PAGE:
KRANJSKA GORA, Slovenia (AP) -- With the fight for the overall championship tightening up, Marcel Hirscher can lock up the World Cup giant slalom title with a race to spare on Saturday.
The Austrian will take an insurmountable lead in the standings if he wins on the Podkoren course in his first race since the Sochi Games. Hirscher currently holds a 95-point lead over Alexis Pinturault, while Olympic and world GS champion Ted Ligety is 100 points back in third.
Even second place would be enough as long as neither the Frenchman nor the American wins the race, but Hirscher said Friday he wasn't expecting to wrap up the GS title before next week's World Cup finals in Lenzerheide, Switzerland.
"These two guys would have to do me a giant favor," said Hirscher, who has been on the podium in all six GS races this season while winning two of them -- in Val d'Isere and Alta Badia.
Hirscher was hit by a stomach bug after returning from Sochi but resumed training this week in Reiteralm, Austria, where Ligety and American teammate Bode Miller were also preparing.
"Physically I am top fit again," Hirscher said. "Mentally I am very motivated for the last couple of weeks."
The soft snow in Reiteralm was similar to the conditions in Kranjska Gora, where temperatures have not been below zero for the last 10 days.
"We all hope that it turns out well," FIS race director Guenter Hujara said Friday. "Conditions may turn into real warm for the second run."
Ligety, who earned his fourth career GS crystal globe last year, has won one race more than Hirscher this season but failed to score points twice after skiing out in Val d'Isere and Adelboden.
Ligety is a five-time winner in the Slovenian resort. With another victory Saturday he would become the first man to win six World Cup races in one discipline at the same venue.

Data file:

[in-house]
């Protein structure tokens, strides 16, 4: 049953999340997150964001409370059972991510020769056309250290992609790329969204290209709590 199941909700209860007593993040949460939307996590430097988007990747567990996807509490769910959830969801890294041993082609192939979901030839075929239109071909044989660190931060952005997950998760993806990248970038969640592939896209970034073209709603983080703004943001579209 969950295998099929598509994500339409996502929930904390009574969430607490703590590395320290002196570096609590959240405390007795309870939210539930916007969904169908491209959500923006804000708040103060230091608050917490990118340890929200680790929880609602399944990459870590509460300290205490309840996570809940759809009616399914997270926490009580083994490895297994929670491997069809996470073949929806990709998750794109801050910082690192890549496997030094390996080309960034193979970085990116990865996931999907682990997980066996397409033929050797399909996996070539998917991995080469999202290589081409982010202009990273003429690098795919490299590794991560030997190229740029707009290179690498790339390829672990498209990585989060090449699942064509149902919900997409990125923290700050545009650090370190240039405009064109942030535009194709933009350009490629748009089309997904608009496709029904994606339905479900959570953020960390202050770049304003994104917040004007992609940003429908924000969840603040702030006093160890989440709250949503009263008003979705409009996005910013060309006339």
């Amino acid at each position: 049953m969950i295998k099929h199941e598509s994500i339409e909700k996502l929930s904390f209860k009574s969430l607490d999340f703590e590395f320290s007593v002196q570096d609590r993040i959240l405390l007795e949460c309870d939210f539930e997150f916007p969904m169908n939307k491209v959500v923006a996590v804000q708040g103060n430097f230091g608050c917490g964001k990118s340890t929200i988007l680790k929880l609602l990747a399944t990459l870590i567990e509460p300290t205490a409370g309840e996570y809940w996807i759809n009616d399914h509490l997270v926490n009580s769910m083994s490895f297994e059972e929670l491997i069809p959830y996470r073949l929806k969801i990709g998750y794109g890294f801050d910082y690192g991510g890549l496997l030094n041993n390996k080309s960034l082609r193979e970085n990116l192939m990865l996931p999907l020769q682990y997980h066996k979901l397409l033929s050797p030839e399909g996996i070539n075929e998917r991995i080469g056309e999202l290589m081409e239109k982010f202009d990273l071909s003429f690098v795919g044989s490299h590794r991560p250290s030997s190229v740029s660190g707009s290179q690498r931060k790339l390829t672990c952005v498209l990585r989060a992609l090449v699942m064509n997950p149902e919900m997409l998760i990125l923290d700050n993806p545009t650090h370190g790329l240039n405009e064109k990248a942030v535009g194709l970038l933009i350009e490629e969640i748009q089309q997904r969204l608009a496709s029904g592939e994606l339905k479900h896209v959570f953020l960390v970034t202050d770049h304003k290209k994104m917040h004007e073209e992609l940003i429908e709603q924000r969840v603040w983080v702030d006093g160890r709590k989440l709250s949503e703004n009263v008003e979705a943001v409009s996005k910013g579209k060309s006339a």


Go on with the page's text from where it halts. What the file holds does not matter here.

Hirscher also has a slim chance to clinch the slalom title on Sunday -- leading both Germany's Felix Neureuther and Norway's Henrik Kristoffersen by 50 points -- but the Austrian's main goal for the weekend is closing the 77-point gap to overall leader Aksel Lund Svindal.
Last week, Svindal missed the podium in two downhills and a super-G in Kvitfjell, leaving Hirscher within touching distance. Hirscher usually skips speed events, while Svindal sits out slaloms.
"Aksel has put the ball on the penalty spot. My chances are alive," said Hirscher, who turned 25 last Sunday.
Hirscher is chasing his third straight overall title and would become the first Austrian to achieve the feat. Only Italy's Gustav Thoeni (1971-73), Sweden's Ingemar Stenmark (1976-78) and American Phil Mahre (1981-83) have done it.
"A third big globe in a row? That would be a dream," Hirscher said. "When I perform like what I am capable of right now, this dream can come true. To be the first Austrian to get the chance for a third straight victory makes me proud."
Hirscher missed out on a medal in the Olympic GS race and was edged by fellow Austrian Mario Matt for slalom gold last month, but winning another overall World Cup would make up for that.
"Success at the Olympics is a snap-shot," Hirscher said. "The overall World Cup will be won by the best ski racer of the entire winter. That's a different category."
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